Thomas Gainsborough (1727-1788) is remembered as one of the most celebrated potraits and landscape painters of the 18th century. He was a great observer of people and of te natural world and his style is more down to his skill than to the formalised application of academic rules.
In the Potrait of Mr and Mrs Andrews we can see in the background the beautiful English countryside: also the landscape is portrayed, with the sheaves of corn just harvested, with the sheep grazing, with the order and the prosperity imposed on nature by the will of the landowners. The couple are portrayed in the foreground with relaxed movements – especially for the male figure – and with clothes definitely not up to Court reception, but certainly good for life in a country house.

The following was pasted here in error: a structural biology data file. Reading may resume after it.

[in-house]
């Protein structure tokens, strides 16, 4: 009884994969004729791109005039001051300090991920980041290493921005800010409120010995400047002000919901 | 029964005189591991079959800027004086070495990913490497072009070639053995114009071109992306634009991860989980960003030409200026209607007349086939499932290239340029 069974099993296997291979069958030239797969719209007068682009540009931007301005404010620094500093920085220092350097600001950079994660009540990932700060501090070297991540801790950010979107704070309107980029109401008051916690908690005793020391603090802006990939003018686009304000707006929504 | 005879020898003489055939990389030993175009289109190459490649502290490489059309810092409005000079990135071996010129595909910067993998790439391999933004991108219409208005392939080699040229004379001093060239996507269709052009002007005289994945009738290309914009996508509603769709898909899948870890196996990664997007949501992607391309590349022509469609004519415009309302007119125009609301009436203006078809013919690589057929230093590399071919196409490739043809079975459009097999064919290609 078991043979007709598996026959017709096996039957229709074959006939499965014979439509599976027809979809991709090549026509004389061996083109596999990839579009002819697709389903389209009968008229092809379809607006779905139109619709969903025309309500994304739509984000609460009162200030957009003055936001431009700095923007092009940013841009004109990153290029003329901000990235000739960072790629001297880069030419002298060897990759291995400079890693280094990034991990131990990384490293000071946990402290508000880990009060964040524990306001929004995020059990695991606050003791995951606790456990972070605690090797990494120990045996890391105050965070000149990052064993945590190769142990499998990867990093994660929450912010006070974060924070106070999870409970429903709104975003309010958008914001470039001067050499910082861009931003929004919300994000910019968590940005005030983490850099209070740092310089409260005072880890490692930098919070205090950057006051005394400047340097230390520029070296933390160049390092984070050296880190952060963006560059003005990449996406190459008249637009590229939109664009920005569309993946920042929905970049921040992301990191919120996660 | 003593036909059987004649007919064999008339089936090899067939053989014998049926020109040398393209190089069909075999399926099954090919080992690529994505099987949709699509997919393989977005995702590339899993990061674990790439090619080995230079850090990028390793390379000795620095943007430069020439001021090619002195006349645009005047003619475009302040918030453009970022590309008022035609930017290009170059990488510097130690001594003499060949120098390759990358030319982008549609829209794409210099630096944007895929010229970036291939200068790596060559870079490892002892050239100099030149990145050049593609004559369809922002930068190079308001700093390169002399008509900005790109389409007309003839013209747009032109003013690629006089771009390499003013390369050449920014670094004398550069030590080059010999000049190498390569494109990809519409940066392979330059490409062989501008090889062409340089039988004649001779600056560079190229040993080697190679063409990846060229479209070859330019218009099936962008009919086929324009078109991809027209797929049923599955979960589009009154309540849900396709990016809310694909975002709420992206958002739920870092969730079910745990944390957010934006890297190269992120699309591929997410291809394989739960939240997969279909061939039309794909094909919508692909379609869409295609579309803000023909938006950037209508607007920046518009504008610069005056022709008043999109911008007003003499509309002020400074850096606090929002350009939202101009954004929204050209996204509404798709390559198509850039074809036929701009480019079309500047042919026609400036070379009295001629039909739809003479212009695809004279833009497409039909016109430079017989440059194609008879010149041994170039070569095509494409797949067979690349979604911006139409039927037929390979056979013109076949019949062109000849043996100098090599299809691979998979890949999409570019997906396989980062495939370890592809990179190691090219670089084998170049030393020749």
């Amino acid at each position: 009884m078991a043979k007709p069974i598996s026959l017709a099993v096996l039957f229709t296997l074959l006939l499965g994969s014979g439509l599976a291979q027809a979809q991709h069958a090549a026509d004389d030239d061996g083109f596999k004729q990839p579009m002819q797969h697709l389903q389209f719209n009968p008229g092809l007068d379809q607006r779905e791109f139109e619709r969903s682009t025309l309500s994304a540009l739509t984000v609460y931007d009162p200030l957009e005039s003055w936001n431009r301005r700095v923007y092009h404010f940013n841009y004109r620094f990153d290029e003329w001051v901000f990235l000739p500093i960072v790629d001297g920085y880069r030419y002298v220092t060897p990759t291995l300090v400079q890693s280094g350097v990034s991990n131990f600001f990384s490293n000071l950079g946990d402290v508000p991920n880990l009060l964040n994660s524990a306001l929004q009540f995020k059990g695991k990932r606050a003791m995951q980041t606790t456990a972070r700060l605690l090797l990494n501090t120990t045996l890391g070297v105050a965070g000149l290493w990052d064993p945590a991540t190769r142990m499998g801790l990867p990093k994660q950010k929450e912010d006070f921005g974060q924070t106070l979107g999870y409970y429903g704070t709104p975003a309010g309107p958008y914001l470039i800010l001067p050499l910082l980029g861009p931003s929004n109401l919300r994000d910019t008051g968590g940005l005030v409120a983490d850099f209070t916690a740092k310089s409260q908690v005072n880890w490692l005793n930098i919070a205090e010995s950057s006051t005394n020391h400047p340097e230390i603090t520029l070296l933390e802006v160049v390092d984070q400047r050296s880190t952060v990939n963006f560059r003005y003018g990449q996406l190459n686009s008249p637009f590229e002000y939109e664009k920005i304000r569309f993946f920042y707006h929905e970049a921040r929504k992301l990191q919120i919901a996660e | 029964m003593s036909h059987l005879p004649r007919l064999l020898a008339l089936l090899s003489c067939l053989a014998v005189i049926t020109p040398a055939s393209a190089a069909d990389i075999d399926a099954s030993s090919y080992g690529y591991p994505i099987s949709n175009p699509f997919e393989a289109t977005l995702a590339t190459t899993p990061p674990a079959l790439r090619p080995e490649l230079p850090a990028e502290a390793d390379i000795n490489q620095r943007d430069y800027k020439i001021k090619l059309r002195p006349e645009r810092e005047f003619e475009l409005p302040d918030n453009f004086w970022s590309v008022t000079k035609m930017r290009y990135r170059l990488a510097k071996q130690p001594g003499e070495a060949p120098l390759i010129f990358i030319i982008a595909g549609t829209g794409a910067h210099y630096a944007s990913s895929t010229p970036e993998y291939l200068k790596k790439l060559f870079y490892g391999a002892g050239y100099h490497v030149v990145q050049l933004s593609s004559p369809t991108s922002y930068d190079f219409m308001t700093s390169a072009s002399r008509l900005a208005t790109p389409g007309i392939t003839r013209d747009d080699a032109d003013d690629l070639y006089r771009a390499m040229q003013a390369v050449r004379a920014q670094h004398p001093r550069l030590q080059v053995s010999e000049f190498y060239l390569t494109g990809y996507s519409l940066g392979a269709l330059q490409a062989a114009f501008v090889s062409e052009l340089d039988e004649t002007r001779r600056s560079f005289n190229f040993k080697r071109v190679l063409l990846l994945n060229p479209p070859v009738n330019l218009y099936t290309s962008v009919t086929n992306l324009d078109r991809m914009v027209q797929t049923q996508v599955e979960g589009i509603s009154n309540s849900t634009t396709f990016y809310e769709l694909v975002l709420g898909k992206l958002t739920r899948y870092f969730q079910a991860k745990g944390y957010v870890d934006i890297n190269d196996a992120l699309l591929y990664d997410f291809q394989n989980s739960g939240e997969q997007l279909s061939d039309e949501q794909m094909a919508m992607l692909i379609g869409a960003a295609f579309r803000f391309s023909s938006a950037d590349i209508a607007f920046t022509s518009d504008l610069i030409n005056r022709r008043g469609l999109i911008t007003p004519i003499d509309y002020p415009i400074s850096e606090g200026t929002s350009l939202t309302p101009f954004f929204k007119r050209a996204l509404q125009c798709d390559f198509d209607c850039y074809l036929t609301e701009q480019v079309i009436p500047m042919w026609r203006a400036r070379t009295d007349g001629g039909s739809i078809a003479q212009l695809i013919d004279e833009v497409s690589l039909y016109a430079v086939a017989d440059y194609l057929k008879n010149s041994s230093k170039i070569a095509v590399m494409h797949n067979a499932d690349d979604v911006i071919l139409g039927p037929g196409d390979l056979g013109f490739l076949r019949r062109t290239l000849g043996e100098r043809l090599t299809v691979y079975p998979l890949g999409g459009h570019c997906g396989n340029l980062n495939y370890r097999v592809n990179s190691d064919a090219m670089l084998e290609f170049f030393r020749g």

The two protagonists live in tune with nature, which shows itself in a harmonious and tranquil beauty, in a total poetical transfiguration of reality. The different shades of colour give the impression of shining surfaces with soft luminosity. The drawing is elegant and defines the shapes with levity. Gainsborough has taken from the Dutch landscape artists the care for detail, the modulation of the colours and the right balance between the different components of the painting.
There is indeed in this work a correct balance in the composition between the panorama in the distance and the couple in the foreground.